The autumn equinox is known for its promise of balance, but the current state of the market suggests otherwise. Fortunately, as October dawns, we may see an end to this eerie phase.
However, recent developments hint at a different narrative. Last week witnessed a decline in major indices, with the Dow Jones Industrial Average falling by 1.9%, the S&P 500 index slipping by 2.9%, and the tech-heavy Nasdaq Composite slumping by 3.6%. For both the S&P and the Nasdaq, this was the worst weekly performance since March.
The Federal Reserve bears some responsibility for this predicament. While it maintained interest rates at their current level, the accompanying dot-plot revealed a reduction in projected rate cuts for next year. Previously anticipated to implement four cuts, the Fed now foresees only two—an unexpected and more austere stance. In his attempt to reconcile this shift, Fed Chairman Jerome Powell’s efforts to restore balance proved futile.
These prolonged periods of elevated rates are putting added strain on Treasury bonds, resulting in the 10-year yield reaching a 16-year high of approximately 4.5% before closing at 4.438% on Friday. Consequently, stock performances have suffered. Additionally, the persistence of these higher rates may hinder the Fed’s ability to orchestrate a smooth market landing—a concern acknowledged by Powell himself as he expressed that it is not his primary expectation.
Despite the tantalizing arrival of autumn, the market remains shrouded in uncertainty, with equilibrium yet to be achieved.
Fall in Stock Market Raises Concerns
The recent drop in the S&P 500 has investors on edge, as the market lacks a clear catalyst for a rebound. Keith Lerner, co-chief investment officer at Truist Advisory Services, warns of potentially choppy trading ahead. Although the index had enjoyed a 17.5% gain prior to the downturn, experts believe there may be further correction needed. Lerner emphasizes that the current situation should be viewed within the context of a volatile trading range, with the S&P trading at around 4330 and testing the 4200 level.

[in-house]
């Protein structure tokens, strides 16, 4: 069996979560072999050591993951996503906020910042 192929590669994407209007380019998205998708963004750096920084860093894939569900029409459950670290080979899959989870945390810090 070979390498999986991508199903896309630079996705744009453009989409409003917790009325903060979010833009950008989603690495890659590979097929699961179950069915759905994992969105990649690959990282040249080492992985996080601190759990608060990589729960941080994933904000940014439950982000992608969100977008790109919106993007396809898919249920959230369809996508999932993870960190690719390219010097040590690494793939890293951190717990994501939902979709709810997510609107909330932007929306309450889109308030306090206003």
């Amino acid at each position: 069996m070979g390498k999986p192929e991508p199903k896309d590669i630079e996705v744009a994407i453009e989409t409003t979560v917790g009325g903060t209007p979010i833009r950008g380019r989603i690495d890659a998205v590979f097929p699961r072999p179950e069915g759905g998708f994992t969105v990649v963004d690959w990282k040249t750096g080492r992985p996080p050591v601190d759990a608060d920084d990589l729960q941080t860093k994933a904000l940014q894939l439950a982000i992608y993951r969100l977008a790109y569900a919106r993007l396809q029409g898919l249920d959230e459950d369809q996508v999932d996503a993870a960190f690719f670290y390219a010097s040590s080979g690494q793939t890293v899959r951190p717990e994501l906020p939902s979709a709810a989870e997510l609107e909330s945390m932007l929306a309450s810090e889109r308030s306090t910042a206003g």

As we approach the end of September, memories of past October selloffs come to mind. Notable events like Black Monday in 1987 and the Great Depression starting in 1929 make investors cautious, despite October historically performing well for stocks. For instance, the S&P 500 has shown an average 1% rise in October since 1950, according to the Stock Trader’s Almanac.
However, there are indications that pessimism may be reaching exaggerated levels. Sentiment on Wall Street is weakening, with bullish sentiment dropping to a 16-week low of 31.3% according to data from the American Association of Individual Investors. Furthermore, nearly one-third of investors believe that stocks are currently overvalued, while 44.4% see a mixed market, with some stocks appearing expensive and others looking cheap.
Contrarian Perspective: Stock Market Bearishness on the Rise
According to Katie Stockton, an expert at Fairlead Strategies, approximately 80% of stocks currently trade below their 50-day moving average. This significant statistic reflects a surge in bearish sentiment, which Stockton and her team interpret from a contrarian perspective.
Contrarian thinking challenges conventional wisdom and often identifies opportunities that others may overlook. In this case, the widespread decline in stock prices could indicate a potential buying opportunity for contrarian investors.